Accepting the fact of evolution does not necessarily mean discarding a personal faith in God. But accepting intelligent design means discarding science. Much has been made of a 2004 poll showing that some 45 percent of Americans believe that the Earth – and humans with it – was created as described in the book of Genesis, and within the past 10,000 years. This isn’t a triumph of faith. It’s a failure of education.

That last line — “a failure of education” — rings true these days. Just look into American students’ performance in math and science compared with other nations. I’d argue science is now something that a growing number of Americans fear rather than embrace. That’s not a healthy public attitude when it comes to deciding educational priorities at all school levels.

Written by Dr. Denny Wilkins

August 23, 2005 at 4:09 pm

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Editor tired of J profs (like me) bashing newspapers

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An editor for a Lee Enterprises newspaper in Wisconsin took me and other journalism professors to task last week for criticizing corporately owned newspapers. While I didn’t appreciate assumptions he made about me, he raises points about modern newspapering that deserve wider circulation.

See Randolph D. Brant’s piece at E&P or read on … Read the rest of this entry »

Written by Dr. Denny Wilkins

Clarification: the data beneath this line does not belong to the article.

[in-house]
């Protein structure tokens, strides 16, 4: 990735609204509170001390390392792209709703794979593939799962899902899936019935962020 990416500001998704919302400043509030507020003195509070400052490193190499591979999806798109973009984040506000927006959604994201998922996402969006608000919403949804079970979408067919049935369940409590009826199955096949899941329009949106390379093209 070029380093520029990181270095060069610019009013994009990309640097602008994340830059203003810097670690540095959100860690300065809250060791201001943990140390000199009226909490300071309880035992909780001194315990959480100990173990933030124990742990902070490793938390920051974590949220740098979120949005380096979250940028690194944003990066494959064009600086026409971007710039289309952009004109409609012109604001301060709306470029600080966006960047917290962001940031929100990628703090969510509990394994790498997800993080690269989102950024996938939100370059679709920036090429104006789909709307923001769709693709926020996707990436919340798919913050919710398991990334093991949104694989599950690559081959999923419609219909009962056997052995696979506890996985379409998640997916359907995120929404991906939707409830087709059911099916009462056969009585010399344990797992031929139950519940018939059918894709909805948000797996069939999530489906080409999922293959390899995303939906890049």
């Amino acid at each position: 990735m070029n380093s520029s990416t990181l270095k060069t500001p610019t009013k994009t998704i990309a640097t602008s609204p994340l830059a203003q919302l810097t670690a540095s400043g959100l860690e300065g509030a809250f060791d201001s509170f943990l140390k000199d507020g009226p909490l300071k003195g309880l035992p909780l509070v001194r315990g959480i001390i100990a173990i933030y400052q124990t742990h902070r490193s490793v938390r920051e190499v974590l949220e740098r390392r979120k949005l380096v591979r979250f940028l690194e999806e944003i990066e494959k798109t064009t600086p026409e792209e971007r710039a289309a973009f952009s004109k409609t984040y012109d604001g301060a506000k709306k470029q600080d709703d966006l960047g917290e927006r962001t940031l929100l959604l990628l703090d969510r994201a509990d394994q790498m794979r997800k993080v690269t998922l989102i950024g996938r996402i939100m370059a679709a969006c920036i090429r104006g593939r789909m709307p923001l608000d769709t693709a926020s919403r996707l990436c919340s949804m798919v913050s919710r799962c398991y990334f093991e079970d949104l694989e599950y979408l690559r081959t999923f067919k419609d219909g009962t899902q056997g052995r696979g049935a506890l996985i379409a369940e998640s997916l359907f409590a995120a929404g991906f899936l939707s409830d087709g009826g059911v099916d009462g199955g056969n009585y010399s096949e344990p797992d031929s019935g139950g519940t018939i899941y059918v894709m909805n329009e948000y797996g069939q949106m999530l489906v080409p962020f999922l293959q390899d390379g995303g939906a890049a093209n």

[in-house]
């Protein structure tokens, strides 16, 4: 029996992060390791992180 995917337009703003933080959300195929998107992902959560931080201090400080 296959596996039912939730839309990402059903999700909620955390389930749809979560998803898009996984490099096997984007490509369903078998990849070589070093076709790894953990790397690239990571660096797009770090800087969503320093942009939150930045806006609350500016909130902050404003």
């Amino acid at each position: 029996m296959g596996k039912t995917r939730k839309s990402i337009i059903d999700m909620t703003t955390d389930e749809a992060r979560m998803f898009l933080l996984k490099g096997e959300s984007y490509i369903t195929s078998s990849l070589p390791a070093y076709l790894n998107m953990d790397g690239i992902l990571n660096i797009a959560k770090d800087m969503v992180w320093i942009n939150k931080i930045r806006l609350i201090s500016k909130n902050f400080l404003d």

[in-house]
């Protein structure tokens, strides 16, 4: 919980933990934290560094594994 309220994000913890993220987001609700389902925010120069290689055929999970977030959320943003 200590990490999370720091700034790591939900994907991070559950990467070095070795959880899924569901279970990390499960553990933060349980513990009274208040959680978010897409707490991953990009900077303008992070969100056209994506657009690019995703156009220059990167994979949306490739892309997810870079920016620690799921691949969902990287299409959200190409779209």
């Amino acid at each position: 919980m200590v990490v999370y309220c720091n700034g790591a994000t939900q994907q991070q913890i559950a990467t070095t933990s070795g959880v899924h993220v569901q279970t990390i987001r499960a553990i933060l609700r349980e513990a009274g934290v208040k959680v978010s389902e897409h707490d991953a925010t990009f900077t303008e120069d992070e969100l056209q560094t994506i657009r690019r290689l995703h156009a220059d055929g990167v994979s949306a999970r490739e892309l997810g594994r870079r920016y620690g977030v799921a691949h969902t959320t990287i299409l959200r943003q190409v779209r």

August 23, 2005 at 1:56 pm

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No joy in Mudville: Is journalism striking out?

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My newsroom days are 15 years distant, but I can see that there’s not as much joy these days in the newsrooms I visit. That’s a direct consequence of the change in motivation from the mission of journalism to the mission of creating shareholder value.

I teach journalism for a living to college students now. So I think a great deal about the newsrooms and the journalistic life my students will eventually enter. Should I teach them how disheartening it became for me at the end? Or should I teach them about, as a friend recently said, “the Great Mission and Moral Imperative” of the newspaper culture?

Back in the day, I started my career as a sportswriter. I loved being a sportswriter. It taught me how to be a journalist. Read the rest of this entry »

Written by Dr. Denny Wilkins

August 16, 2005 at 10:13 am

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Bush: fitness equals “clear thinking”; Frank Rich: “Really”?

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President Bush took several reporters on a two-hour mountain bike ride Saturday on his 1,600-acre Texas ranch.

When he was done churning up hill and dale on his $3,100 Trek bike (a gift from the company, says St. Pete Times‘ Bill Adair), his heart monitor revealed these stats: “average rate 139, maximum 177. In two hours he burned 1,493 calories.”

Said the president, who has lost eight pounds since December on his six-days-a-week biking regimen:

I think you can do your job better if you’re fit. People think more clearly if you’re fit.

That’s good advice. But Frank Rich of The New York Times, however, doesn’t think the president thinks clearly at all. Read the rest of this entry »

Written by Dr. Denny Wilkins

August 15, 2005 at 11:33 am

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The global economy inside an iPod …